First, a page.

The race to rent

With the academic year now underway, the annual student race for accommodation is slowly reaching its conclusion. For most, it’s a case of substance over style and value for money. However, with the Dublin rental market currently experiencing its fastest rate of inflation since mid-2007, students will notice a sharp increase in rent prices for the year ahead.

The most recent rental report published in August showed a 7% increase in the price of rental accommodation in Dublin, compared with the same period last year. Driving the increase is a 43% drop in the number of properties available to rent, compared to a year ago. After hitting a low point in late 2010, rent prices in the capital are almost 10% higher in 2013.

According to economist, Ronan Lyons: “Demand for accommodation remains strong in urban areas, especially in Dublin. As a result, with properties shifting faster, students may feel more rushed when looking for accommodation for the year ahead.

Whereas a group of friends renting a four-bedroom house in Dublin may have to fork out between 10% and 15% more than last year, their counterparts attending ITs around the country will probably have their rent unchanged.”

Worryingly for DCU students, the cost of renting on the north side of the city has also risen. This year, students renting a 4 bedroom house in north Dublin city will pay an average of €1,567 a month.

Last year the figure would have been around €150 less per month, which marks an increase of over 10%. At the same time, a double room in the north of the city will now cost €423 per month, compared to €402 this time last year. The biggest jump is for those renting houses with 5 bedrooms or more, which cost almost 20% more.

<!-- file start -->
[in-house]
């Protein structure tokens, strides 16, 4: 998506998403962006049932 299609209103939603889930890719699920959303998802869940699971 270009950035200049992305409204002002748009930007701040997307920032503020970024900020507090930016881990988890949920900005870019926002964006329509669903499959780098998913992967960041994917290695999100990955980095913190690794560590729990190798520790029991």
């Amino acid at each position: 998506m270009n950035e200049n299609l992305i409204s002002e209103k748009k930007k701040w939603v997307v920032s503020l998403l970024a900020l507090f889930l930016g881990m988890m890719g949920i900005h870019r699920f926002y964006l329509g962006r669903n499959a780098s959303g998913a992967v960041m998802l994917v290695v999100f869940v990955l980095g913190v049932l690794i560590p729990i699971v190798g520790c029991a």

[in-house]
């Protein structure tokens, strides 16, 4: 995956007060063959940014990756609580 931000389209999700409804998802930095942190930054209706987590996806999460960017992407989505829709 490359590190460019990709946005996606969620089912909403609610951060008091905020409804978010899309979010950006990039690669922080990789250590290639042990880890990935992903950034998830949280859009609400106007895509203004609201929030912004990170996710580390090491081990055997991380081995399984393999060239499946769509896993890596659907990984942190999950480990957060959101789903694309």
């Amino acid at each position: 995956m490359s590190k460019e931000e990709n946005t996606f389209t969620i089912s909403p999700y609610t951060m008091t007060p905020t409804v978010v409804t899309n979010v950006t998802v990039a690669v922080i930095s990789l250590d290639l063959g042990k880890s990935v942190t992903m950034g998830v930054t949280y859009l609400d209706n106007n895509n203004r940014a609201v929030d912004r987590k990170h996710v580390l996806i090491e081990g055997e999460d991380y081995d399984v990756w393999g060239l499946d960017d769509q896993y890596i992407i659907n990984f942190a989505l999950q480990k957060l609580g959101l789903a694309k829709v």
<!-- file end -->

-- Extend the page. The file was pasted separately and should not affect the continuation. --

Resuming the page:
These increased rates, along with the threat of further cuts to the maintenance grant in the upcoming budget, means that students already struggling financially could be priced out of the market. A recent survey by the Irish League of Credit Unions found that only a third of students currently live away from home whilst at university, compared with almost half in 2011.

A rising number of students are also beginning to take up cheaper, alternative forms of accommodation. DCU Welfare Officer Lorna Finnegan says: “many students are having to opt for ‘digs’ this year rather than sharing with other students or friends. Although many students do not like the idea of this, to me the local community have proved to be a great support system in helping to accommodate these students”.

The current situation means that pressure on parents and students to find accommodation is greater than ever. Like their counterparts in the public sector, increased expenses and cuts to funding mean that students are being asked to do more with less. With rent prices expected to rise even further over the next 12 months, it could prove to be a difficult year for those students who have no choice but to rent.

Darragh McGrath

Image Credit: AnneMarie Kelly

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